Stalking Sachin

It's only when you're closest to greatness that you realise how far you really are.

I am two feet behind Sachin Tendulkar as he takes guard. Considering my flailing career and our sexual orientation, this is possibly the closest I will get to the great man.

This is Tendulkar’s second day at the National Cricket Academy in Bangalore. The first – Independence Day – passed without incident as the closed holiday somewhat smothered news of him landing in the city.

Today is different. There is a junior selection trial camp in progress, which has been consensually interrupted as young cricketers drop whatever is it they’re doing to catch Tendulkar at what he does best.

Tendulkar has been vacationing in Europe for the past two months, and the holiday – notwithstanding the toll on fitness such jaunts usually foster – appears to have done him a world of good. The 39-year-old looks leaner than ever, as eager to get to the middle as he ever was.

It also helps that the beacon of Indian cricket has opted out of the straight-hair look, the one that appeared like greased fettuccine slithering lasciviously on either side of a meticulously maintained partition.

Tendulkar’s latest look is that of an unruly heath and a shock of wild curls – threatening to evolve into a full-blown Afro with another few weeks of spa-assisted neglect – sway with his each step, before they’re unceremoniously jacketed into a helmet. The Rajya Sabha member now bears a striking similarity to a widely-circulated childhood photograph of his, one that shows him holding a bat, curls erupting from the pate like coiled snakes.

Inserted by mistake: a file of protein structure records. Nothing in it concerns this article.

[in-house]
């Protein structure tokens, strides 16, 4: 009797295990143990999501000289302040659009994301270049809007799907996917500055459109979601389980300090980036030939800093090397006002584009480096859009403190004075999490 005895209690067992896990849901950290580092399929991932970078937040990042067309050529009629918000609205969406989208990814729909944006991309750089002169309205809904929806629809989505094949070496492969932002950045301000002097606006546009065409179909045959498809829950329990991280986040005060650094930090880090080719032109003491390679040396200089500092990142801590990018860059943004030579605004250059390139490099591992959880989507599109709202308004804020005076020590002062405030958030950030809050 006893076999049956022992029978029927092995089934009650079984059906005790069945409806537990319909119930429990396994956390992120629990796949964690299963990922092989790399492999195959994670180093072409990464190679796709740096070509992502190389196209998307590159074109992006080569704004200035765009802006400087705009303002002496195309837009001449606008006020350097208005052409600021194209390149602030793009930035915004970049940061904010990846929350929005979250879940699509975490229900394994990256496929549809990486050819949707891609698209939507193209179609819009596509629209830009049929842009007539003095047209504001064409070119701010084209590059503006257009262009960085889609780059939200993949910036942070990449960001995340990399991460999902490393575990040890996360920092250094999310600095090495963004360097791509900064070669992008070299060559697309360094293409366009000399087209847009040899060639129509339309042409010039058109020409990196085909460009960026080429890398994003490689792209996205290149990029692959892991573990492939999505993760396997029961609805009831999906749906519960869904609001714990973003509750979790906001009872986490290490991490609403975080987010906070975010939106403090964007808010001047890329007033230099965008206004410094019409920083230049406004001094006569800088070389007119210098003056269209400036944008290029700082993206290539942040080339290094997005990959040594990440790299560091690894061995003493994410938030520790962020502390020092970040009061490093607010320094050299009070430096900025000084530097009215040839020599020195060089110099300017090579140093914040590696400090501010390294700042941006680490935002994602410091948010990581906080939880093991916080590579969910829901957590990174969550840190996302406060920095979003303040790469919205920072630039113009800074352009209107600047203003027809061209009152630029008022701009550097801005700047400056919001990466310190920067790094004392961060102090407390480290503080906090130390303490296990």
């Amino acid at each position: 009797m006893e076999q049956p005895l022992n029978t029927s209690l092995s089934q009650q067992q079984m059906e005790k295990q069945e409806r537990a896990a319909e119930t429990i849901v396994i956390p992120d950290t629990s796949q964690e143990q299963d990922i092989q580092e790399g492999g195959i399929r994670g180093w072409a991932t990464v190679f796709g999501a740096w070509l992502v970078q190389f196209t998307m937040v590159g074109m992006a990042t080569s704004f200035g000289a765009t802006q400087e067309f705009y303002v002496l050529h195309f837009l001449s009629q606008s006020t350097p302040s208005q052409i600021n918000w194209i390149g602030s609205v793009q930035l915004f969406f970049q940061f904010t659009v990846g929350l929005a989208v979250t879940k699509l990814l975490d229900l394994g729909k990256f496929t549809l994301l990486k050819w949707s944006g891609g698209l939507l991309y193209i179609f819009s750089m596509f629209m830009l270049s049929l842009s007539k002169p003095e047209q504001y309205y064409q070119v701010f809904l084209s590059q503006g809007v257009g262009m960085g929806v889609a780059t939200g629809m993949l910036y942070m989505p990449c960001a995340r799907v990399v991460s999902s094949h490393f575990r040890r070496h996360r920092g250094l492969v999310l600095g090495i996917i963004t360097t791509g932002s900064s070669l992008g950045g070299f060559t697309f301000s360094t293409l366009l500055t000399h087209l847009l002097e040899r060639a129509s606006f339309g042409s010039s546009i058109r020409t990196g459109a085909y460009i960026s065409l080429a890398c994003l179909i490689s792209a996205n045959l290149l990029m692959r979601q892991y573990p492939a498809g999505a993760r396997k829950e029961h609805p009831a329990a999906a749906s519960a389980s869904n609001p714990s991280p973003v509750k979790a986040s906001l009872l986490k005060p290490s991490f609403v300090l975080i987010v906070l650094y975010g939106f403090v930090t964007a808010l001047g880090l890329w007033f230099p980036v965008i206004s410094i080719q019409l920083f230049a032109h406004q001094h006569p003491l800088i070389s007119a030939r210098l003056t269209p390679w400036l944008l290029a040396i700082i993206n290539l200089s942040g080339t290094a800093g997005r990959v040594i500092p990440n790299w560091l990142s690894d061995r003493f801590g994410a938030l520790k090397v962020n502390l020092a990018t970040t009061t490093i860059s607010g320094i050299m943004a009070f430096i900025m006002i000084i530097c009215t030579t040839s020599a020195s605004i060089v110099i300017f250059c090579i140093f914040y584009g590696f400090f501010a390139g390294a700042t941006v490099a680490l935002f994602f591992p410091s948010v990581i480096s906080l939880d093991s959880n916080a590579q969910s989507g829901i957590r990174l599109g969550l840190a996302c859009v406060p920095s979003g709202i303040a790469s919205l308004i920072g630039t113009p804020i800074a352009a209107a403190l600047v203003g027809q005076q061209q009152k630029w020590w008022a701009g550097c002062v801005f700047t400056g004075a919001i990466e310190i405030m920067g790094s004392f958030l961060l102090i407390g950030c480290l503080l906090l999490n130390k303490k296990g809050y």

So, here I am, 24 inches behind the little master, as he walks around the crease, grabs his crotch, tugs at his pads, searching for that perfect alliance between man and equipment, one which he has attained almost unfailingly at will for the last 20 years.

Zaheer Khan, Tendulkar’s former partner in follicular crime, hurls the first ball – a loosener that dribbles down the legside and which the maestro wants nothing to do with. David Mathias, a hulking 21-year-old Karnataka fast bowler who has been branded a prospect, steams in next. Mathias is dispatched immediately through what would have been cover were the nets not in place.

A gangly seamer with an action reminiscent of Gladstone Small with a neck is spraying the ball all over the place. Tendulkar walks up to him and has a word, leaving the young bowler, one would assume, quaking in his boots.

Watching the session from right behind the batsman is not a revelation – one already knows about the solidity of Tendulkar’s balance, the economy in his movement, the symmetry of his actions, the unwavering nature of his focus – and yet the experience is an elevating one for reasons beyond cognition.

This display of perfection is not lost on the crowd of aspiring cricketers who are truly enraptured by the sight, albeit from a fair distance because Tendulkar has apparently grumbled to one of the office bearers about the ‘noise factor’ jarring his tantric reverie at the crease. A tidy left-arm spinner seems to be testing the maestro the most, ‘testing’ in this case strictly signifying that not all balls are being met with a boundary shot.

Zaheer has now warmed up sufficiently and, with a stiff breeze slanting across the pitch, is moving the ball alarmingly. One such away mover accounts for the great man as he drops back for the cut, but ends up edging the ball. Zaheer grins. Tendulkar doesn’t. The next delivery by the left-arm fast bowler is hit ferociously past him, all the way to the far end of the ground. Now it’s Tendulkar’s turn to smile. The grin is only likely to broaden once New Zealand arrives for the two-Test series.